Migraine patients who were maltreated as children had a higher risk factor for developing additional pain conditions like fibromyalgia, arthritis, irritable bowel syndrome or chronic fatigue syndrome than adult migraine sufferers who were not victims of child abuse, according to a new study in Headache: The Journal of Head and Face Pain.
In this study, researchers recruited patients with physician-diagnosed migraines from 11 outpatient headache centers in the United States.
More specifically, approximately 1,348 migraine sufferers completed surveys that examined the relationship of childhood abuse on pain conditions that occurred additionally to these headaches, with comorbid pain conditions including fibromyalgia, arthritis, irritable bowel syndrome, chronic fatigue, interstitial cystitis, endometriosis and uterine fibroids.
According to the study’s findings, 61% of the migraine patients had one of these pain conditions, 18% had two conditions and 13% had three or more of these conditions.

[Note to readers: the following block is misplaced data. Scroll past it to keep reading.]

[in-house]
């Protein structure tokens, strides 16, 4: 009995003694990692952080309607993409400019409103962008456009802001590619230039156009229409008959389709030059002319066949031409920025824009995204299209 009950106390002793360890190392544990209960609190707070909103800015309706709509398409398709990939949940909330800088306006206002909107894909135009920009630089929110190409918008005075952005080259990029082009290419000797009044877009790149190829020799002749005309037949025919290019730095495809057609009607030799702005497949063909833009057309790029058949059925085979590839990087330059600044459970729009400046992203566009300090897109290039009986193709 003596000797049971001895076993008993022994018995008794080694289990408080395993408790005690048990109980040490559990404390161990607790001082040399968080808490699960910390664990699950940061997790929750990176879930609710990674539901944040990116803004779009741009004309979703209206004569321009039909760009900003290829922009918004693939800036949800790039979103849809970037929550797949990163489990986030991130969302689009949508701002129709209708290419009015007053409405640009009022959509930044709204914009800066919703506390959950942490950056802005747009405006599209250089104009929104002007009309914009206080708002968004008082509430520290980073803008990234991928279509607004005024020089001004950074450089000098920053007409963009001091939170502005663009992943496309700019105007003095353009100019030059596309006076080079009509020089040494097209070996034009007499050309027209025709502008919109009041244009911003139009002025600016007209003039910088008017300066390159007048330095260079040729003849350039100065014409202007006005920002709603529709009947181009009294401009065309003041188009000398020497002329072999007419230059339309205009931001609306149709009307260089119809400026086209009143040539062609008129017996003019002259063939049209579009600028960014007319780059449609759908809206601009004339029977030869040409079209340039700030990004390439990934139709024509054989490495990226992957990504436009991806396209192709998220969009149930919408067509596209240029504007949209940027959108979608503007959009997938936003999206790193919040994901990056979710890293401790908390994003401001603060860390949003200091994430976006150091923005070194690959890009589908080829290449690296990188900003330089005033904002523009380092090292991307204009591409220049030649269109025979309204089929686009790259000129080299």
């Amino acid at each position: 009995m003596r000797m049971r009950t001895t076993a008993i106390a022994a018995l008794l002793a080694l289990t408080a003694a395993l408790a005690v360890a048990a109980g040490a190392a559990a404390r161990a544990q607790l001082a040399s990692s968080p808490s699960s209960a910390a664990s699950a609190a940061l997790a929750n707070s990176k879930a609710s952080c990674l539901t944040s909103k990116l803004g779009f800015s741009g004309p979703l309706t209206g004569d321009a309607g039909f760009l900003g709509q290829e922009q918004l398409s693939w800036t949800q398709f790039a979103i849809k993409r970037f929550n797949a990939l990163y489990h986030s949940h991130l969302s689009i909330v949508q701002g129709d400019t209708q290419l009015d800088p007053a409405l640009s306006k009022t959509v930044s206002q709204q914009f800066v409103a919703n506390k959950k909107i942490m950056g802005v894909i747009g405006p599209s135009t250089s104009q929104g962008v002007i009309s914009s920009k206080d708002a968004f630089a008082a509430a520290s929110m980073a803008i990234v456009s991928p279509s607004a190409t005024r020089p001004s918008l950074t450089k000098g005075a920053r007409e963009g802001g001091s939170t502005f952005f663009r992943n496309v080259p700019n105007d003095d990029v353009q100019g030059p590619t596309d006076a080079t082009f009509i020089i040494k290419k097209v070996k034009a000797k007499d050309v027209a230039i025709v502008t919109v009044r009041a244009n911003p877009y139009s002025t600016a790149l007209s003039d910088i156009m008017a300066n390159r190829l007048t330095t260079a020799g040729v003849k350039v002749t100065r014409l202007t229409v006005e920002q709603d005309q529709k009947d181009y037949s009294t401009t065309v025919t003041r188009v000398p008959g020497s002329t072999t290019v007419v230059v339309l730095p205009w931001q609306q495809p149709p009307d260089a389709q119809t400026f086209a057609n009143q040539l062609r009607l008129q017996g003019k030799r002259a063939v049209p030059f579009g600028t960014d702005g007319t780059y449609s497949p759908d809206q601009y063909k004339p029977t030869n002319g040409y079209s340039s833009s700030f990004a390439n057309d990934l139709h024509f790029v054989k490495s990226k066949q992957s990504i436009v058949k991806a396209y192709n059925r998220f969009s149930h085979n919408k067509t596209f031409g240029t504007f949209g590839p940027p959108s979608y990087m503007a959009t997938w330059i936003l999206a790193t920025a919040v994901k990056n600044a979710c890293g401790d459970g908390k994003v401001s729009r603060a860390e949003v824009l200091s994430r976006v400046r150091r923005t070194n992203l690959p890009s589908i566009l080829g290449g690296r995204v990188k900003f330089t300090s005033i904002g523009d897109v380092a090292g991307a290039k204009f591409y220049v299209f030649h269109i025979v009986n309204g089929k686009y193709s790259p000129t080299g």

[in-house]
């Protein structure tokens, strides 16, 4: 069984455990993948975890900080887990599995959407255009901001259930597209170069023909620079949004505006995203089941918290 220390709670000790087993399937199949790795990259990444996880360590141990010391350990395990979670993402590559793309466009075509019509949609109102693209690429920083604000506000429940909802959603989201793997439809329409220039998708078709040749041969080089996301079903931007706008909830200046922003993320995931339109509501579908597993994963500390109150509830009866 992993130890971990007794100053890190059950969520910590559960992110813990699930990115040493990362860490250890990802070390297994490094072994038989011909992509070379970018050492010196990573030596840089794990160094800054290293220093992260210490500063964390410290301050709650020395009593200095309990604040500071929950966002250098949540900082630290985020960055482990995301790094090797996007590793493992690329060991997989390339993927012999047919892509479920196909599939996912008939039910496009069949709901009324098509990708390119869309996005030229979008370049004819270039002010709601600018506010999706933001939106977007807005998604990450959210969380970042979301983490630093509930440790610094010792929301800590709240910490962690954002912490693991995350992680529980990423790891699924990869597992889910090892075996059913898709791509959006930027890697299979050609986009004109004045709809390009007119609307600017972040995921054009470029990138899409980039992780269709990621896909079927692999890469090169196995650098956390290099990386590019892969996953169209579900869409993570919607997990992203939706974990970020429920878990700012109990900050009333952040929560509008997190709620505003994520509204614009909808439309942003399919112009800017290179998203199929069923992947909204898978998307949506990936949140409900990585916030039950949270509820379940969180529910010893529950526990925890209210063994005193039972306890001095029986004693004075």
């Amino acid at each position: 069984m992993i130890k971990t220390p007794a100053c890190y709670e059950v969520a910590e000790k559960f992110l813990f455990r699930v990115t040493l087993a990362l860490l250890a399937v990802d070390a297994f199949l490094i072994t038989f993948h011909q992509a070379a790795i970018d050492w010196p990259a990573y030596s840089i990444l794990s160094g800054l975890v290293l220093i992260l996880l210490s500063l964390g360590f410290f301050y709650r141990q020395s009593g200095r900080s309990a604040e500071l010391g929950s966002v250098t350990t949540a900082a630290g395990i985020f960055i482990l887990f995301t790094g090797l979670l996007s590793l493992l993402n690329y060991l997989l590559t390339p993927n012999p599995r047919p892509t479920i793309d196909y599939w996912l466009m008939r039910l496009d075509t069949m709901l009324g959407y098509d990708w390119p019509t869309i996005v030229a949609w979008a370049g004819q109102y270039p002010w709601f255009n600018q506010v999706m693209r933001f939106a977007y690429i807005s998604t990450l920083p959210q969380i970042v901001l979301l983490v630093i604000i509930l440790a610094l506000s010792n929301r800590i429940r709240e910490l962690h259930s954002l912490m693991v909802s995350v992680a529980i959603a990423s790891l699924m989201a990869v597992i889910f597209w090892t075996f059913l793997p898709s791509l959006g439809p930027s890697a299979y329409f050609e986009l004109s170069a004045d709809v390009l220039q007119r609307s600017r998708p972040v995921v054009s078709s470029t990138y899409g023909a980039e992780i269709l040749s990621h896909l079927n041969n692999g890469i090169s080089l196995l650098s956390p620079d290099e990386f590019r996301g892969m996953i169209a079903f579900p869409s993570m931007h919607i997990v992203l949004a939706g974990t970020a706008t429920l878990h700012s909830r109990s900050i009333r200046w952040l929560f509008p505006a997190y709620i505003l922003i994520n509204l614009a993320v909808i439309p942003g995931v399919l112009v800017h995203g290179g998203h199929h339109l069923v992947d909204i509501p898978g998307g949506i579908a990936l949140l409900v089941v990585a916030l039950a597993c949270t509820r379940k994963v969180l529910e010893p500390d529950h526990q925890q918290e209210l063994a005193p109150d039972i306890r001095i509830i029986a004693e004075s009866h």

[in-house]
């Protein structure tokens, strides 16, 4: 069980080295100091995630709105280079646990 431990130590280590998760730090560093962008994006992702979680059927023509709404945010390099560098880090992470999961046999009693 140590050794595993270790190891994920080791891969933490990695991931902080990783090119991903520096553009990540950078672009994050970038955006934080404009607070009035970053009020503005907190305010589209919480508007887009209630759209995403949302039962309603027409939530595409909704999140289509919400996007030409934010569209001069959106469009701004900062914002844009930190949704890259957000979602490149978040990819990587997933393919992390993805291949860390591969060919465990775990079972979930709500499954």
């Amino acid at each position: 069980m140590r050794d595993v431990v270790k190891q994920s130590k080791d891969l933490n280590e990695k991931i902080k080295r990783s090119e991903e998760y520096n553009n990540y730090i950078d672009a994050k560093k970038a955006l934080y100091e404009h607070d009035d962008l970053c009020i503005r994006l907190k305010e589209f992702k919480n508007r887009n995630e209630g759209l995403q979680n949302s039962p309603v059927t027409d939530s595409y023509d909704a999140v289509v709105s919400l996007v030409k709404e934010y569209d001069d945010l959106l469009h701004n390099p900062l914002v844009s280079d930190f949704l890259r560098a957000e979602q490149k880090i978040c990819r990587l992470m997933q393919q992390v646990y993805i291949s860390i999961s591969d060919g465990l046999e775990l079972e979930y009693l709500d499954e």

Furthermore, approximately 58% of the total patients reported that they were maltreated as children, with physical abuse, emotional abuse and neglect among the child maltreatment criteria.
Researchers learned that migraine sufferers who were physically abused as children had higher incidences of arthritis; those who were emotionally abused had greater occurrences of fibromyalgia, arthritis, irritable bowel syndrome and chronic fatigue syndrome; and those who were physically neglected had greater rates of irritable bowel, chronic fatigue, arthritis, and interstitial cystitis.
Based on these findings, the researchers noted how treating migraines, at least for patients who were maltreated as kids and may be at an additional risk for certain pain conditions, may be improved by incorporating cognitive behavioral therapy that accounts for how patients feel, behave and think.
On a related note, migraine headaches are sometimes symptoms of fibromyalgia, a myofascial pain syndrome that is typically characterized by general back pain and muscle pain, feelings of fatigue, and specific tender areas.
Fibromyalgia patients with migraine headaches may consider non-narcotic pain medications like acetaminophen (like Tylenol) as an initial treatment or visit their primary care physician about stronger medications if the migraines persist.